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Ex-president of Japan's Olympus pleads guilty

TOKYO — Olympus Corp.'s former president Tsuyoshi Kikukawa admitted guilt Tuesday in a cover-up of massive investment losses at the Japanese camera and medical equipment maker.

The scandal emerged last year when Michael Woodford, the British chief executive who turned whistleblower, raised questions about payments for financial advice and dubious acquisitions. Woodford was later fired.

"There is no mistake. The entire responsibility lies with me," Kikukawa told the court.

Tokyo prosecutors have charged the company, Kikukawa and other officials, arrested February, with violating laws regulating securities exchanges by falsifying company financial statements.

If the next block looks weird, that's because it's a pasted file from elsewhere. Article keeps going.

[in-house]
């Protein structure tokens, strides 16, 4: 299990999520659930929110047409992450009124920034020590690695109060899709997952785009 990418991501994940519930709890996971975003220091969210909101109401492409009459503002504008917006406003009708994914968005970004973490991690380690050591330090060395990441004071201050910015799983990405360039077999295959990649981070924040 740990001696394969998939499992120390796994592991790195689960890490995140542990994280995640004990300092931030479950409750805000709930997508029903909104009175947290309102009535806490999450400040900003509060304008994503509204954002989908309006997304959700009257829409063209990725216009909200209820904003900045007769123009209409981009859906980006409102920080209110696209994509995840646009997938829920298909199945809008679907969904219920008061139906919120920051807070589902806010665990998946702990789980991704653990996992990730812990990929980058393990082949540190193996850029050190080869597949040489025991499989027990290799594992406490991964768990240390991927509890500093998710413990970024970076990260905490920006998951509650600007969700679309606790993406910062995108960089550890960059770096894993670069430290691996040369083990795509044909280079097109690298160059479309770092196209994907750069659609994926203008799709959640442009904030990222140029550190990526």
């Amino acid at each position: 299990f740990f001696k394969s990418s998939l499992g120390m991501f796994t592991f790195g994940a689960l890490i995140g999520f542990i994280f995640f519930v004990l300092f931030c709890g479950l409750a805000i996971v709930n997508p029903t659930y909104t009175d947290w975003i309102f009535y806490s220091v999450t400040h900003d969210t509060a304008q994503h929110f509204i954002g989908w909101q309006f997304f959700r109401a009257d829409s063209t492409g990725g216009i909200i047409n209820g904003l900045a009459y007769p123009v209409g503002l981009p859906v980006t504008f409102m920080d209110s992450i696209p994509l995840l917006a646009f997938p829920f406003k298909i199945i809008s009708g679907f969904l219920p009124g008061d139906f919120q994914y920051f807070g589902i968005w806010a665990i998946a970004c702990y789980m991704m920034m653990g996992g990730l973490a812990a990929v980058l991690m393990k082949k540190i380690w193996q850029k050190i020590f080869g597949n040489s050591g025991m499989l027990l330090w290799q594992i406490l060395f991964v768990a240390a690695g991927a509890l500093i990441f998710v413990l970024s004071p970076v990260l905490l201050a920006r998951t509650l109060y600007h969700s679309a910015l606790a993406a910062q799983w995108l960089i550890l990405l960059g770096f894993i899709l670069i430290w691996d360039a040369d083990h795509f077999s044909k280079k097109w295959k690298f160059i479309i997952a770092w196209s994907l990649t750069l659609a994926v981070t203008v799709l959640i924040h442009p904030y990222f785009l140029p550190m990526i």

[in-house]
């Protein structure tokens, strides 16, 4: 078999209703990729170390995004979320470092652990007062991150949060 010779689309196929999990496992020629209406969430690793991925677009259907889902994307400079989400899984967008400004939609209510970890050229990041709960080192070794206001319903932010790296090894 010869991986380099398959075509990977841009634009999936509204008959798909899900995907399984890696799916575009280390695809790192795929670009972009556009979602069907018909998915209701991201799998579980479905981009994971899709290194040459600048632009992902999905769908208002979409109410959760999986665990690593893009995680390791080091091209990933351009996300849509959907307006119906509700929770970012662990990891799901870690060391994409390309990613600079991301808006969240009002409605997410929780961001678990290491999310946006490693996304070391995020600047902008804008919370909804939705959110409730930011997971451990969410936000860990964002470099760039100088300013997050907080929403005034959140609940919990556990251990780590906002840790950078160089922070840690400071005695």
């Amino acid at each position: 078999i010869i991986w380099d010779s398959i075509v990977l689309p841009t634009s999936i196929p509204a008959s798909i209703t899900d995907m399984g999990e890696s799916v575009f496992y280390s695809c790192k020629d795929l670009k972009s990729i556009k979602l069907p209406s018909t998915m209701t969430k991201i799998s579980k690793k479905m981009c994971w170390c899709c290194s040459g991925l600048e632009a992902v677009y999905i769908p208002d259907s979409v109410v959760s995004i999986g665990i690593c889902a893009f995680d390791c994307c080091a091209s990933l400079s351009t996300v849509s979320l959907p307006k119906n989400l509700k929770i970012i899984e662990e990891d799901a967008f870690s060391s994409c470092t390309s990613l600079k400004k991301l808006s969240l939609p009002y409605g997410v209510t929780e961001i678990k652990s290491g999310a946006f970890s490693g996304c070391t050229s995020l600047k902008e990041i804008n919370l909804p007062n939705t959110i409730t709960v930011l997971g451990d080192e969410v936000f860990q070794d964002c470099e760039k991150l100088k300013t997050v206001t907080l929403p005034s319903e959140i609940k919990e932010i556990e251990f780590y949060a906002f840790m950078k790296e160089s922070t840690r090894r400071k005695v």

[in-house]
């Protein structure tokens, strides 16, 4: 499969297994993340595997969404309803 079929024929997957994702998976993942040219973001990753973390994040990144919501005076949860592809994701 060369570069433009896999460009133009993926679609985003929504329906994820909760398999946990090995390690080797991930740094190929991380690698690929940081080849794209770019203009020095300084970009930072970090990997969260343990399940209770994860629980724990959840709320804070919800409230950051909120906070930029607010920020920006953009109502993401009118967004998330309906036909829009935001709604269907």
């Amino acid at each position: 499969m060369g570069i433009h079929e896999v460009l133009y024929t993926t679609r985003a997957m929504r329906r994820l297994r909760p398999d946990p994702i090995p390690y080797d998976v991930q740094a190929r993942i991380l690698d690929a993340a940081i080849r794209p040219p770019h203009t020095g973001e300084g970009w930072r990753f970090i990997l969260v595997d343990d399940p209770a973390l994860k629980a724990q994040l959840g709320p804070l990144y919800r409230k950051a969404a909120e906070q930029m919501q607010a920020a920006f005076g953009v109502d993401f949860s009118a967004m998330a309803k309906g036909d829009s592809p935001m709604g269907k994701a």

Three other Olympus executives also pled guilty Tuesday. The company also entered a guilty plea.

If found guilty, individuals face up to 10 years in prison, a 10 million yen ($128,000) fine, or both. The company can be penalized with a fine of up to 700 million yen ($9 million).

Olympus has said it hid 117.7 billion yen ($1.5 billion) in investment losses dating to the 1990s.